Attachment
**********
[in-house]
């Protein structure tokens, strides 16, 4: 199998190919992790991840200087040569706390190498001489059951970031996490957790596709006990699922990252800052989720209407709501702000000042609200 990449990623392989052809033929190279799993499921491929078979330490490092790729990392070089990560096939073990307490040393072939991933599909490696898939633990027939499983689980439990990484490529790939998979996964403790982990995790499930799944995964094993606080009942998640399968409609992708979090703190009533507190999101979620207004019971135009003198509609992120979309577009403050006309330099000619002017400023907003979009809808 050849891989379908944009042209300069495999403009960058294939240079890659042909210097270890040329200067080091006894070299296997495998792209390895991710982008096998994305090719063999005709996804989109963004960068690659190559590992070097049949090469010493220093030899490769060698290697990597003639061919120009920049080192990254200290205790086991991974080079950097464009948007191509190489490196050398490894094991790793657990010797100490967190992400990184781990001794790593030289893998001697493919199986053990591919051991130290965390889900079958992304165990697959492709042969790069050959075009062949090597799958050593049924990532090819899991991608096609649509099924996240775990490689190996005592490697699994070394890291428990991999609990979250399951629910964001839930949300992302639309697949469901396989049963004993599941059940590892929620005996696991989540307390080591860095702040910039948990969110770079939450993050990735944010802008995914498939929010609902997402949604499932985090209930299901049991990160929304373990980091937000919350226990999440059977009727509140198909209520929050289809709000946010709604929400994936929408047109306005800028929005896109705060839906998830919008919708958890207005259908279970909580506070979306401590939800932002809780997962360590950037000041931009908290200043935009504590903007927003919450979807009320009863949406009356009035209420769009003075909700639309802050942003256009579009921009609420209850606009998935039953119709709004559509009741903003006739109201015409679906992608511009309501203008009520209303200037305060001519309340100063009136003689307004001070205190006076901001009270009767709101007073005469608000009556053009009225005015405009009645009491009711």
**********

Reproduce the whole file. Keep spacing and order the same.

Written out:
[in-house]
């Protein structure tokens, strides 16, 4: 199998190919992790991840200087040569706390190498001489059951970031996490957790596709006990699922990252800052989720209407709501702000000042609200 990449990623392989052809033929190279799993499921491929078979330490490092790729990392070089990560096939073990307490040393072939991933599909490696898939633990027939499983689980439990990484490529790939998979996964403790982990995790499930799944995964094993606080009942998640399968409609992708979090703190009533507190999101979620207004019971135009003198509609992120979309577009403050006309330099000619002017400023907003979009809808 050849891989379908944009042209300069495999403009960058294939240079890659042909210097270890040329200067080091006894070299296997495998792209390895991710982008096998994305090719063999005709996804989109963004960068690659190559590992070097049949090469010493220093030899490769060698290697990597003639061919120009920049080192990254200290205790086991991974080079950097464009948007191509190489490196050398490894094991790793657990010797100490967190992400990184781990001794790593030289893998001697493919199986053990591919051991130290965390889900079958992304165990697959492709042969790069050959075009062949090597799958050593049924990532090819899991991608096609649509099924996240775990490689190996005592490697699994070394890291428990991999609990979250399951629910964001839930949300992302639309697949469901396989049963004993599941059940590892929620005996696991989540307390080591860095702040910039948990969110770079939450993050990735944010802008995914498939929010609902997402949604499932985090209930299901049991990160929304373990980091937000919350226990999440059977009727509140198909209520929050289809709000946010709604929400994936929408047109306005800028929005896109705060839906998830919008919708958890207005259908279970909580506070979306401590939800932002809780997962360590950037000041931009908290200043935009504590903007927003919450979807009320009863949406009356009035209420769009003075909700639309802050942003256009579009921009609420209850606009998935039953119709709004559509009741903003006739109201015409679906992608511009309501203008009520209303200037305060001519309340100063009136003689307004001070205190006076901001009270009767709101007073005469608000009556053009009225005015405009009645009491009711």